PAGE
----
December 15, 2017

Don't make personal remarks.

Were you ever taught, Don't make personal remarks? Not just don't make negative personal remarks, but don't make personal remarks. I seem to remember this as a widely shared social understanding, but perhaps it was something very localized — like to Delaware or my own family — or perhaps I am misremembering.

When I google the phrase, the first thing that comes up is a Wikipedia page titled "Wikipedia:Avoid personal remarks" about the civility policy for Wikipedia contributors: "If you have opinions about the contributions others have made, feel free to discuss those contributions on any relevant talk page. But if you have opinions about other contributors as people, they don't belong there – or frankly, anywhere on Wikipedia...."

The next thing of any value is from the Mad Tea Party scene in "Alice's Adventures in Wonderland":
"Your hair wants cutting," said the Hatter. He had been looking at Alice for some time with great curiosity, and this was his first speech.

"You should learn not to make personal remarks," Alice said with some severity; "it's very rude."
Aha! Alice knows proper etiquette. Isn't that more or less the point of Alice in Wonderland? She brings her social conventions to a place where no one else follows them, and she sticks to them and gives voice to them, even as no one pays attention to what was so important on the other end of the rabbit hole.

The Hatter's response to "It's very rude" is (of course), "Why is a raven like a writing-desk?"

By the way, there are many answers to that riddle. I always assumed, reading that book, that there was no answer, that it was nonsense, but one very good answer is: "Poe wrote on both."

35 comments:

Nonapod said...

I actively try to avoid direct ad hominem attacks in my comments around here when addressing other commenters. But I will sometimes get personal when commenting on powerful political figures, celebrities, and media personalities. I think if you're punching up it's a bit more acceptable to be a little mean.

Unknown said...

Is there a difference between a personal remark and a personal attack? Inquiring minds wish to know.

--Vance

Fritz Schranck said...

Part of it is Delaware. When you live in a place with two or fewer degrees of separation, instead of six or more, you quickly learn to be more guarded in your remarks. You never know for sure who’s connected to whom, and how those remarks might bounce back on you. Folks tend to be far more polite under those conditions than in the relatively anonymous places others inhabit - say, Queens NY.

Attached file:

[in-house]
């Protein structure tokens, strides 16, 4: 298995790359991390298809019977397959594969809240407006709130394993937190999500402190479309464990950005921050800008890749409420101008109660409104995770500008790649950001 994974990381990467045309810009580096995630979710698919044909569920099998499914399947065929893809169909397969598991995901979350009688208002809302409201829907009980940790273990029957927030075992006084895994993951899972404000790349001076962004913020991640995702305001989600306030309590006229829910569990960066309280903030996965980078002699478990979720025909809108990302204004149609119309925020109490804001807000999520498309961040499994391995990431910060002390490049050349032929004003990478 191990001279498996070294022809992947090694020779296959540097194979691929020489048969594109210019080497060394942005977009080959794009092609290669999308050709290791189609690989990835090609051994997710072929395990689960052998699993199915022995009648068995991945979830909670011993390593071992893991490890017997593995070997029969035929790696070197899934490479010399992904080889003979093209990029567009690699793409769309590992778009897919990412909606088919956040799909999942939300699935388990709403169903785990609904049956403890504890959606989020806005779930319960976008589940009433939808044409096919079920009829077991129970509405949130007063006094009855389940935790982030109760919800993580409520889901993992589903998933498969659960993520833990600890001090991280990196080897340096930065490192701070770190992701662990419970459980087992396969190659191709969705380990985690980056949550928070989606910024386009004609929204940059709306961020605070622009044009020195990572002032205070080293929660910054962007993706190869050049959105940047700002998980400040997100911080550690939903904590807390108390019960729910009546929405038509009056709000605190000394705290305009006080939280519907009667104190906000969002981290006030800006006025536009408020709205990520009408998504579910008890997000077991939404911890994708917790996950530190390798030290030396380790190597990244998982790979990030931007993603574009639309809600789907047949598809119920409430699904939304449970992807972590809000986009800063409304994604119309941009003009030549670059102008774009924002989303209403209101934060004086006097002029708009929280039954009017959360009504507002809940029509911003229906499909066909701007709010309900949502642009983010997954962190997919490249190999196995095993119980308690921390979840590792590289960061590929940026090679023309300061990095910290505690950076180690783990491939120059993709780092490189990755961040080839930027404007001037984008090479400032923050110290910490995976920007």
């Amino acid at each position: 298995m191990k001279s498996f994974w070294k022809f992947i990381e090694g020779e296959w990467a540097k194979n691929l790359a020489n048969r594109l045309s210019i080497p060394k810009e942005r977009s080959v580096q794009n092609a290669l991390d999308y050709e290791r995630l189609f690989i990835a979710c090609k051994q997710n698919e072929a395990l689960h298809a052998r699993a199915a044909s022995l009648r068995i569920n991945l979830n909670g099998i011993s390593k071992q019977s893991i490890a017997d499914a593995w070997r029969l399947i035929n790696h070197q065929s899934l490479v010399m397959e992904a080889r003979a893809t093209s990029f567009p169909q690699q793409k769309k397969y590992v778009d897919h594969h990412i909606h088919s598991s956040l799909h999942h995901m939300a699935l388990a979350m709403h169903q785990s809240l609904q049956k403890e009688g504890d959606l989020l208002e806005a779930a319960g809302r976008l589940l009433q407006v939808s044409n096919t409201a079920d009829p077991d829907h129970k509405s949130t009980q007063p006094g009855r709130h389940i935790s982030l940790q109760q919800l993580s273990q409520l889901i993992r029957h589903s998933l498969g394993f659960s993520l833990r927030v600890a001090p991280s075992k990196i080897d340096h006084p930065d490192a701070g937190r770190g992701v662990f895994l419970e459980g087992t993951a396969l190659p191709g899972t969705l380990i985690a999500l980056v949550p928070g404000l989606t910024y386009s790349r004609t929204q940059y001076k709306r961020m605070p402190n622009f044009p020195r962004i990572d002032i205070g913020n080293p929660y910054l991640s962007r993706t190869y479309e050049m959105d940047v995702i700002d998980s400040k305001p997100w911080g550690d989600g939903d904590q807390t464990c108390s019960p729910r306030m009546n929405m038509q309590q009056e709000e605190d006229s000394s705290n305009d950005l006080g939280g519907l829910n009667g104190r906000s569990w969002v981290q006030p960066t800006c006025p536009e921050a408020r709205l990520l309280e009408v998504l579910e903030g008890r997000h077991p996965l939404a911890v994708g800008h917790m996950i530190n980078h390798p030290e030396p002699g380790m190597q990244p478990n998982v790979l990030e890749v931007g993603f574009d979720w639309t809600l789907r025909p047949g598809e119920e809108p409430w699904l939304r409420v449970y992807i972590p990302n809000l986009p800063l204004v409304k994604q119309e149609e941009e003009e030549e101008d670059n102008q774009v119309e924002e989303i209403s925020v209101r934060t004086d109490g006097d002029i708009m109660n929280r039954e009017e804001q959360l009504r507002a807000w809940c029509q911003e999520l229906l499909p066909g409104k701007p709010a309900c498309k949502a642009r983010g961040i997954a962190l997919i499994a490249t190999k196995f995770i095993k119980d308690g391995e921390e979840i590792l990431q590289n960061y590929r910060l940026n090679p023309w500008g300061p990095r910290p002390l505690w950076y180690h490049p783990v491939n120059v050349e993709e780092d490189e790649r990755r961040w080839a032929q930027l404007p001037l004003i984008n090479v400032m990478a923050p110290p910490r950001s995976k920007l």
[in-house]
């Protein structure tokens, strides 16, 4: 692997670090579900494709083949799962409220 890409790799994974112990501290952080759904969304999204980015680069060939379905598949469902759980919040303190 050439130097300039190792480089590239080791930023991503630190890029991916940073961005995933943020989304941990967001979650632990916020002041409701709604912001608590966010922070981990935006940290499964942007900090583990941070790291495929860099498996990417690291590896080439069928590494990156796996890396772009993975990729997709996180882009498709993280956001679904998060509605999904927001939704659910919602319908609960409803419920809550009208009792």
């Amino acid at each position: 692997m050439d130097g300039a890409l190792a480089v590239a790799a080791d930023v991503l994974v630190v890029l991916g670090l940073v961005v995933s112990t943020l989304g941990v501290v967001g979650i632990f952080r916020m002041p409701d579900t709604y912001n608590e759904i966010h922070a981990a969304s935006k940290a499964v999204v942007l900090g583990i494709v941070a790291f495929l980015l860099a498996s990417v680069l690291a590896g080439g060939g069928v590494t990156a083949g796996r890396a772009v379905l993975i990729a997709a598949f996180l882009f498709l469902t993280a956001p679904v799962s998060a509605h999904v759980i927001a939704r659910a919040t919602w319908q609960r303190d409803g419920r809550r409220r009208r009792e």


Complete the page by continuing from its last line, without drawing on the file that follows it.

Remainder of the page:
Darrell said...

Lefties immediately start with the nasty personal remarks. Try making any kind of conservative comment on Slate or any Lefty site. If you don't enforce the rules for Lefties, don't ty and enforce them when the Right fights back. We are at war and martial law prevails.

Kate said...

Isn't "don't talk religion or politics" another way of saying "don't make personal remarks"?

Darrell said...

Lefties immediately start with the nasty personal remarks. Try making any kind of conservative comment on Slate or any Lefty site. If you don't enforce the rules for Lefties, don't try and enforce them when the Right fights back. We are at war and martial law prevails.

Fuck you, Blogger for deleting my comments. Fuck Google and the horse they stole to ride in on.

Qwinn said...

So I guess direct evidence that someone isn't arguing in good faith and is fact an actively lying propagandist is not to be considered admissible. Presenting that evidence would reflect poorly on the liar, after all, and we can't have that. They must be protected.

Big Mike said...

Okay, Althouse, I will try. But it’s FUN to get down in the gutter with the lefties.

SF said...

Ha! Saw your headline, instantly thought of that Alice in Wonderland scene, which I've read at least a couple of dozen times to my son.




mockturtle said...

Any reference to the works of Lewis Carroll brightens my day considerably.

tcrosse said...

Any reference to Charles Dodson, the pedophile, is to be deplored.

R.J. Chatt said...

Great writing, Ann. Sometimes I comment at another blog considered "right wing." Being a centrist I come across as being "left wing." One particular guy is quite disgusting and moronic in his attacks towards me. I never like to get into the gutter but I found that other commenters expected me to find some way to attack back with some gusto. So eventually I adapted to the situation and learned how to skewer my opponent and completely destroy him. I admit to some satisfaction when he freaks out or just disappears for a while. Learning how to shut down jerks strengthened me in some way and might even be a useful skill. But that's not how I like a discussion to go at all.

wwww said...



It is boring to read the comments when they degenerate to insults.

It ruins the thread. A couple of commenters take over and the majority of commenters abandon the post.



mockturtle said...

Tcrosse, please link me to evidence where Dodson molested children.

Ken B said...

"You really sound like a moral idiot here."

http://althouse.blogspot.com/2017/11/louis-ck-puts-out-statement-these.html?showComment=1510343733469#c843431326408763754

Ken B said...

"Tcrosse, please link me to evidence where Dodson molested children"